Newspaper article The Evening Standard (London, England)

London Beat the Big Freeze without Meddling Ministers; Councils That Have Been Prudent in the Cold Weather Are Being Punished by the Government's Micro-Managing

Newspaper article The Evening Standard (London, England)

London Beat the Big Freeze without Meddling Ministers; Councils That Have Been Prudent in the Cold Weather Are Being Punished by the Government's Micro-Managing

Article excerpt

Byline: Simon Jenkins

LONDON has done well in the big freeze. My roads were gritted and salted, and in good time. The buses ran where they could. Trains and Tubes worked valiantly and there were few cases of "millions trapped by wrong snow on line". The public services deserve a thank you, as does the Kensington shop that offered me a glass of mulled wine on the pavement.

So what does the Government do? It surpasses parody. Having failed to predict the wet summer, it contrived not to predict the cold winter. Its Meteorological Office, now owned by the global warmers, promised only a one in seven chance of this winter being colder than average. It has become the coldest in 30 years. One in seven should be the odds against the Met Office boss, John Hirst, getting another 25 per cent pay and bonus rise from Alistair Darling, as he did last year. Many councils which are strapped for cash are understandably reducing their purchase of salt and grit.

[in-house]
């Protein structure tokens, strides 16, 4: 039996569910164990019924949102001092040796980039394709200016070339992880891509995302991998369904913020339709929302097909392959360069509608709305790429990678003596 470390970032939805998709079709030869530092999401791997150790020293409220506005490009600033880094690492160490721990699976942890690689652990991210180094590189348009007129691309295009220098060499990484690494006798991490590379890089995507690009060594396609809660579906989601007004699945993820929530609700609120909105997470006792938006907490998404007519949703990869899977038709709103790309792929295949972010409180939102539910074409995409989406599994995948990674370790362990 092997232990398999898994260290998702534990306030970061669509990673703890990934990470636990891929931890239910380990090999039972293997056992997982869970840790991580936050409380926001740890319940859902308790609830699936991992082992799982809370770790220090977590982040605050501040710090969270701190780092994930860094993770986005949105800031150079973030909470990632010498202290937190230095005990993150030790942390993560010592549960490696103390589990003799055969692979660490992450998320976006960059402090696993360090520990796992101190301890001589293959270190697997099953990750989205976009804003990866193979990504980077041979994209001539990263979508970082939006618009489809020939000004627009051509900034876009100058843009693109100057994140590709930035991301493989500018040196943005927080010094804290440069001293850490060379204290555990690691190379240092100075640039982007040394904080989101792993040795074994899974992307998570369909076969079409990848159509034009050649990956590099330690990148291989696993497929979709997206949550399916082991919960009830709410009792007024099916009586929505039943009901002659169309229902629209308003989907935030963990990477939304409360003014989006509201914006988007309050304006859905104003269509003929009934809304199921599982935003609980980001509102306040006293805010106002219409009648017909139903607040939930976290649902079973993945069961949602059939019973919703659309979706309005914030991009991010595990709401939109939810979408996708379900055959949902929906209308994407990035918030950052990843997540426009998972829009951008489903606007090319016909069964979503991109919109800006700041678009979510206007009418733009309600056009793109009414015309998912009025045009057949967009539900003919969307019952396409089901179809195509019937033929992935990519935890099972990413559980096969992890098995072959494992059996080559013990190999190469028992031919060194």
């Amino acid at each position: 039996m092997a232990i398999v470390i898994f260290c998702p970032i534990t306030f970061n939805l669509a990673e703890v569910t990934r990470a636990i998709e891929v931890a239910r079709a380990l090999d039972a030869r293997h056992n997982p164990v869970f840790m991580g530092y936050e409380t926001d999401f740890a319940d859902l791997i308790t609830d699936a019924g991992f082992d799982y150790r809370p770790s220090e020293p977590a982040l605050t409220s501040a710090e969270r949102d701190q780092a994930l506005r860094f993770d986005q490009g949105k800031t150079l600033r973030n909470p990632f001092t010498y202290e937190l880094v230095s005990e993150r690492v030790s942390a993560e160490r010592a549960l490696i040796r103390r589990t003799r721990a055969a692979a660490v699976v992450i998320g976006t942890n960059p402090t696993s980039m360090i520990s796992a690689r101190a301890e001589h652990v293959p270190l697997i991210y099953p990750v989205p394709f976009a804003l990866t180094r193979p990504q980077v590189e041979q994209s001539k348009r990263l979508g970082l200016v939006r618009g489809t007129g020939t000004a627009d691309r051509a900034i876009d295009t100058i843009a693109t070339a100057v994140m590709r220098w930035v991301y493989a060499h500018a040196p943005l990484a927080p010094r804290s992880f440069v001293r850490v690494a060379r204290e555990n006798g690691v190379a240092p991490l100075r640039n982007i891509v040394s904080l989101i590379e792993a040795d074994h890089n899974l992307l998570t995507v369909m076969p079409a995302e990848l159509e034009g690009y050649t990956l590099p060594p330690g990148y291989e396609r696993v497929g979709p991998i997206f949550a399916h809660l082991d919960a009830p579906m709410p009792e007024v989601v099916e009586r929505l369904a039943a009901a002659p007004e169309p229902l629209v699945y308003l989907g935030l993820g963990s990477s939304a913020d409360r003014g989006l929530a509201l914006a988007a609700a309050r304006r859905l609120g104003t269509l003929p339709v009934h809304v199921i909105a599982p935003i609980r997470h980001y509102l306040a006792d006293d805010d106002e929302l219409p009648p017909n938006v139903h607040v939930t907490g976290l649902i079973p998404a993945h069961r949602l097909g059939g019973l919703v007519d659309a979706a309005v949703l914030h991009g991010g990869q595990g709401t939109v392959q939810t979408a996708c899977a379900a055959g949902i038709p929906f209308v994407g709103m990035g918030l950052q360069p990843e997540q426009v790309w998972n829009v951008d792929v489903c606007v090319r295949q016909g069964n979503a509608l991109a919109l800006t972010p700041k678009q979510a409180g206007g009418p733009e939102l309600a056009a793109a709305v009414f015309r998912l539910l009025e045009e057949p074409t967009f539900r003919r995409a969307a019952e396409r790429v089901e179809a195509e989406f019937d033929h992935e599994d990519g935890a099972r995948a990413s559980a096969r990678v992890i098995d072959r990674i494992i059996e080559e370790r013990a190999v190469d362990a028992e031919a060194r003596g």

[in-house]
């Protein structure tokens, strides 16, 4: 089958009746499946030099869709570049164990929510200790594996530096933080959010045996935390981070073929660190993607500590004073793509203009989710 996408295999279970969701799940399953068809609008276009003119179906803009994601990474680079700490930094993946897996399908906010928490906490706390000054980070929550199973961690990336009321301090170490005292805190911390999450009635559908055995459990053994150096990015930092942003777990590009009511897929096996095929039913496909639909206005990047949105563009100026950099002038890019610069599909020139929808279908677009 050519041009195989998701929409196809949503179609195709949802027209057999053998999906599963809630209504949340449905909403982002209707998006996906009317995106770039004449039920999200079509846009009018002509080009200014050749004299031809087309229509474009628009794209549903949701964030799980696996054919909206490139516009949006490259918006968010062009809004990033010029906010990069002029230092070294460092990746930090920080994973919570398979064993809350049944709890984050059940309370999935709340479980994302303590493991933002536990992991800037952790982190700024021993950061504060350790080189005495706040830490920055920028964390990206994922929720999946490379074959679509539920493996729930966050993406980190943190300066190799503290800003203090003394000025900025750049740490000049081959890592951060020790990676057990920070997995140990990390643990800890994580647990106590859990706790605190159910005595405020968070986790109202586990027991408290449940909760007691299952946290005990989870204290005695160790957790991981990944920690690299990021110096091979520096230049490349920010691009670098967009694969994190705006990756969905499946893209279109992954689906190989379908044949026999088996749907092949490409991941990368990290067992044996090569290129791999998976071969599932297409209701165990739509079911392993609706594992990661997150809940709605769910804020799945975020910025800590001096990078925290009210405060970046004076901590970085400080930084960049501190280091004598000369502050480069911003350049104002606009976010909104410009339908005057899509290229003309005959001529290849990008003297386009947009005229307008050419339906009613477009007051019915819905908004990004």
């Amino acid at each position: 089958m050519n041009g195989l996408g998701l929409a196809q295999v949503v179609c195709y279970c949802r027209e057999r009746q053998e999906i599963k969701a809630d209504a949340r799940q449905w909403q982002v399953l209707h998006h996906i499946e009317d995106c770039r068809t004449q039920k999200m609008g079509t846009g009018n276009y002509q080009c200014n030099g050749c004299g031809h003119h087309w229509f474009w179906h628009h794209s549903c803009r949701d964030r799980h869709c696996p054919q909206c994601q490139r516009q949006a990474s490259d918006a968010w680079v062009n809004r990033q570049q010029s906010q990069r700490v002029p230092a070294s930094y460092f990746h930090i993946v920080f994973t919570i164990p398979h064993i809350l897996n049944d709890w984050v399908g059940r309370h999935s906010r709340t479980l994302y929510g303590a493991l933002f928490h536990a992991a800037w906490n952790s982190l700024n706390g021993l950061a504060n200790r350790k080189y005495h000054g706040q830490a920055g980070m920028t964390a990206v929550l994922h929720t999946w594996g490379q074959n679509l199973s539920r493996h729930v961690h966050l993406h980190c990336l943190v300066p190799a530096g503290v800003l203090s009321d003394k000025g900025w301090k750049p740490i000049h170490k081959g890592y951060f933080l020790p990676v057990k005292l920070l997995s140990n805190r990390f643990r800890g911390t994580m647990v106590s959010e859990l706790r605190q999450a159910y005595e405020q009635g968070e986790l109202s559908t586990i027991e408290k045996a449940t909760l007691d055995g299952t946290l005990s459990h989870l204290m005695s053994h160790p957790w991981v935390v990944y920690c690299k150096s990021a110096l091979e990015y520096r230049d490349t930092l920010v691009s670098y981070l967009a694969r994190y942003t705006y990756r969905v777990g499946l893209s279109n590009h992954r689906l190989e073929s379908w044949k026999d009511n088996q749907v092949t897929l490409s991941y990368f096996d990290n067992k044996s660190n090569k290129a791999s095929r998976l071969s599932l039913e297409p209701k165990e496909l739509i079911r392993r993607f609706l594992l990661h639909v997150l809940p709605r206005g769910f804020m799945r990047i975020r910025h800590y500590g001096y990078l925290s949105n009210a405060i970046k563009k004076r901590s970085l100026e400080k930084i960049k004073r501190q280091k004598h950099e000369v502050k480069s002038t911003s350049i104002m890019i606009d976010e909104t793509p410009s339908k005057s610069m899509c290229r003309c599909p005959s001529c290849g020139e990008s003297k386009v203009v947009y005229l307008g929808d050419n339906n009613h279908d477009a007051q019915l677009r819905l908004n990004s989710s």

After two weeks of being proved wrong, on Friday the Government went berserk. The transport minister, Lord Adonis, made a series of bizarre pronouncements making himself czar of the country's grit and salt, de facto nationalising supply. He said he was "working with the three principal salt suppliers to maximise production". This must be the first time since Stalin that a socialist has tried to run a salt mine.

Adonis said the Government "has taken the lead", presumably over everyone else. It was setting up something called a "salt cell" in the bowels of Whitehall. He was instructing local councils and the London Mayor to "consider what prioritisation is appropriate for their networks, reflecting local needs, strategic routes and key public services", as if that thought had never occurred to them. To this end he ordered a blanket 25 per cent cut in salt-spreading to conserve supplies, irrespective of whether councils had enough salt or not.

I can hear councils across the land crying like Mao's Red Guards: "Thank you, your lordship, thank you for your brilliant suggestions and much-needed leadership." This sort of initiative-itis is absurd. Why should councils that have prudently conserved supplies and formed their own priorities not be allowed to make decisions on salting? Why should they have to ring a government hotline to do their jobs, one that was reportedly closed all weekend? Why should some be penalised for their efficiency, to reward others that had not been so careful? Gordon Brown said last week that "those areas that need salt should not be denied it". Why not, if they failed to take precautions? I expect the Mayor and the boroughs, not Mr Brown, to keep London's roads open at present. Those that have done well, in spite of government weather forecasts, are entitled to take credit for it, rather than have their citizens punished by Lord Adonis. …

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